Is the Hanley you mention maternal or paternal? My great Uncle Joe, who was a younger brother to my dads dad had 2 sons living in UK in the 1960s. Joe told me many Carrowmacbryan families sent their excess kids with zero job prospects to work in the mills in England starting in the 1700s.

Many of them had a rudimentary education up to age 13 and could read + write. Several came back and were able to buy small allotments in Carrowmacbryan when they became available to buy from absentee owners. There were many who opted to go to Canada, Oz or U.S even before the famine period, 'cuz the name Hanley was found in all the U.S states and territories.

My grandad said he had cousins already in the U.S in Philadelphia, Boston, NY prior to his goin' over in the 1890s. In our particular branch of Hanley's the family was situated in Carrowmacbryan for over 400 years. There were tributary branches of our family in or near Sligo town. A sure sign was to find the name Dudley amongst them.

My Grandpa said there was always a Dudley amongst our extended branch many centuries back, but in its original Gaelic form, before it got anglicized to Dudley.  If you go to the history of the O'hAinlie that my cousin Betty did the research for in the 1950's, ye'll see the family name go back to Brian Boru and earlier.

To find my bro Dud's web page called Hanley's #1, you have to search for it in Hanleys in Sligo, via google.  This obviously doesn't include all the myriad of cousins prior to when he started his page. Its clear to me all the Hanley's of Sligo are varying degrees of distant cousins to each other.

In your example going back 4 generations would make us 6th or 7th cousins removed at the closest. A lot depends on which of the Sligo Hanleys intermarried back into succeeding generations  of the UK Hanleys as a 2nd or 3rd cousin to keep the cousinship in a narrow range. There is a lot of family crossovers as I poínted out to Felicia.


Offline sarenid

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Re: Hanly in Sligo
« Reply #4 on: Wednesday 09 February 11 12:38 GMT (UK) »
Hi Jake

Michael Hanly abt b.1795 Sligo was my 3x grandfather through my maternal line.  His eldest daughter Mary Ann Hanly married Thomas Carey Blyton in Camberwell 1864.  Mary Ann Hanly was my mother's gr grandmother.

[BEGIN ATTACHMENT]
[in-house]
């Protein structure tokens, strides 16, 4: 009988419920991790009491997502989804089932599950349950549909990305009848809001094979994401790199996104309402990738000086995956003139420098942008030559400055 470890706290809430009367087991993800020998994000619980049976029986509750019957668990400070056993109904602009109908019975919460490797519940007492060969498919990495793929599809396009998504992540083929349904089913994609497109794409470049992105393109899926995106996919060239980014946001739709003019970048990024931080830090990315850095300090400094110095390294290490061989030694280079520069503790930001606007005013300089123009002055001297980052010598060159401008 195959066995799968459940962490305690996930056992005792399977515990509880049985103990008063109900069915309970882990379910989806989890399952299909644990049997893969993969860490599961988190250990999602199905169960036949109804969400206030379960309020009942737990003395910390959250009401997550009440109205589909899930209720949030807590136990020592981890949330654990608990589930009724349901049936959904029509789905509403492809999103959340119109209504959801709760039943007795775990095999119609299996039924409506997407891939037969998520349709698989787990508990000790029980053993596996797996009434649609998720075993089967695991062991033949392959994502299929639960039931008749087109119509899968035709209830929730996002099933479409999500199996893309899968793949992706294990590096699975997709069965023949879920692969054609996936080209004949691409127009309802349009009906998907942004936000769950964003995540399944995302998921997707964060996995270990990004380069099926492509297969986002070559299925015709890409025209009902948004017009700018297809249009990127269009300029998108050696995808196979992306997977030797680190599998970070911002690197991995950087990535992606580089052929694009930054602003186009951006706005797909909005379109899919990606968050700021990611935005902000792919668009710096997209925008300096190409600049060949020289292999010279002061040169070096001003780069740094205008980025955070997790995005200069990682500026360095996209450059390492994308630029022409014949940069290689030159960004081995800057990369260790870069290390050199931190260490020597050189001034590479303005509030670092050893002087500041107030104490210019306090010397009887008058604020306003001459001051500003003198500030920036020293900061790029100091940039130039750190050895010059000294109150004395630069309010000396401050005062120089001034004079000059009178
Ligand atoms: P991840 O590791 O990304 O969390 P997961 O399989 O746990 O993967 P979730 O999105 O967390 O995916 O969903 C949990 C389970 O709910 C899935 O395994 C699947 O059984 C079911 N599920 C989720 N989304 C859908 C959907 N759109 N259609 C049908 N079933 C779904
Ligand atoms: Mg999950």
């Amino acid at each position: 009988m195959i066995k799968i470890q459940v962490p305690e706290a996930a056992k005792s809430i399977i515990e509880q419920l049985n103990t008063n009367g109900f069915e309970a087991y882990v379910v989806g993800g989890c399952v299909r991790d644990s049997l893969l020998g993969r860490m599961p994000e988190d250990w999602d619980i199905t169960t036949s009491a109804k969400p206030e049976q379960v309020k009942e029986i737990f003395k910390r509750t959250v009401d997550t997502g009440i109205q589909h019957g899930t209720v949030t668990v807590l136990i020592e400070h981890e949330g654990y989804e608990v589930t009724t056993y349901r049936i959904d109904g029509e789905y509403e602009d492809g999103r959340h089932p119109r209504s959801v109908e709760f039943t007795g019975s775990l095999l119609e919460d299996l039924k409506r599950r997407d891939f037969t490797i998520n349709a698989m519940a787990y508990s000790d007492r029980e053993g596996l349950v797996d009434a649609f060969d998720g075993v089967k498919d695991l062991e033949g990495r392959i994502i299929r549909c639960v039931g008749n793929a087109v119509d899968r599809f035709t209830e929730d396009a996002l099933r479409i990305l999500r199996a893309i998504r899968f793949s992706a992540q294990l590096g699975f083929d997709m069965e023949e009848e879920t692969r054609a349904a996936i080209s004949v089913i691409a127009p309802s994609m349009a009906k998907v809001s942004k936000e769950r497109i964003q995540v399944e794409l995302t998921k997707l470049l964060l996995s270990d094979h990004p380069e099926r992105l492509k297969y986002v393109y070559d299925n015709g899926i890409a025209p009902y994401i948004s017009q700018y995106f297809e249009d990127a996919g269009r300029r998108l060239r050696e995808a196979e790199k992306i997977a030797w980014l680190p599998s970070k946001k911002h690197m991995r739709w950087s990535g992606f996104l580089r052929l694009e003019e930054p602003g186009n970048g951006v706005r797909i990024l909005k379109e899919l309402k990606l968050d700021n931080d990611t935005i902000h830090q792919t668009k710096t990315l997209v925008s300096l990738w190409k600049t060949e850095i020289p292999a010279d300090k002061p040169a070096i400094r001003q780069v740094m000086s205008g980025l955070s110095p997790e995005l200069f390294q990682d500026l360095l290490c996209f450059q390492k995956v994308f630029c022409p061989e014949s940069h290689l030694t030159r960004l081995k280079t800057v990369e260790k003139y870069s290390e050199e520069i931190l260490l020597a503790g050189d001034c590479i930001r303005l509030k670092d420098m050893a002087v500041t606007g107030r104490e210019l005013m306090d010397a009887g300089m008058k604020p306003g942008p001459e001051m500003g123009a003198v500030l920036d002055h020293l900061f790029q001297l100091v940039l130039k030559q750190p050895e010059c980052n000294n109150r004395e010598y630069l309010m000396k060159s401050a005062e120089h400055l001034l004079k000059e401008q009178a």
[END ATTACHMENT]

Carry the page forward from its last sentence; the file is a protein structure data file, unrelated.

Details I have on Michael Hanly are basic.  Marriage as a widower from Dublin in Urney December 1837.   His eldest daughter's birthplace is given on the 1861 census as Ballyfatton, Co. Tyrone - which was her grandfather's address.  However, his second daughter Sarah Jane Hanly was baptised in Dublin September 1841 where he was living at 9 Summer Hill - his occupation was assistant secretary to the London Hibornia Society.  His next two children were also baptised in Dublin - all three Church of Ireland - address was Irishtown Dublin.   His last child Naomi Hanly was born Walcot Square Lambeth 1846 and baptised St Mary's Lambeth 1846 - his occupation was down as Parliamentary Reporter.  He is not with the family who are in Woodford in 1851 - presumably away and I have not as yet found him on any census but appears as a widower in 1861 in New Dunston Street, Shoreditch - an address he was certainly at by 1857 as it is given on Martha Hanly nee Hamilton's death certificate.  His occupation on Martha Hanly's death certificate was Private Secretary, in 1861 was Solicitor's clerk and on his own death certificate in 1862 Short hand writer.

I have made no progress with his first marriage although I did find in the Dublin parish records for a burial of an Ellen Hanly died 1829 in childbirth age 22 - she was living in Thomas Street and the record is from St Catherine CofI. 

Within the Cahill family in 1851 census is a Priscilla Hanly - b.1830 Ireland sister in law.  I have tried to trace her beyond the 1851 census but had no luck.  I do not know whether the name Priscilla has come up at all within your Hanly family in Sligo - it seemed a fairly distinctive christian name to me for the time?

The John Hanly family appear to have come from Ireland via Manchester. The eldest two daughters in 1851 were born in Dublin abt 1838 & 1840 the third and fourth children Naomi & Joseph were born Manchester - found an index ref. Dec 1843 for a Joseph Hanly but no ref for Naomi however, and then the 5th and subsequent children were born Lambeth - Sophia Louisa Hanly was registered Mar 1846.

Had a look at the web site of Hanleys in Sligo but couldn't see any obvious connections.  Unfortunately I seem to be the first in the family to have gone back on this side of the family beyond my 2 x gr grandparents ie around 1850 so there is no one with word of mouth information which can be so useful!

I think the above is about all the info I have on relevant Hanly's.  Thanks again for your help.

regards Sarenid

Offline jakeabf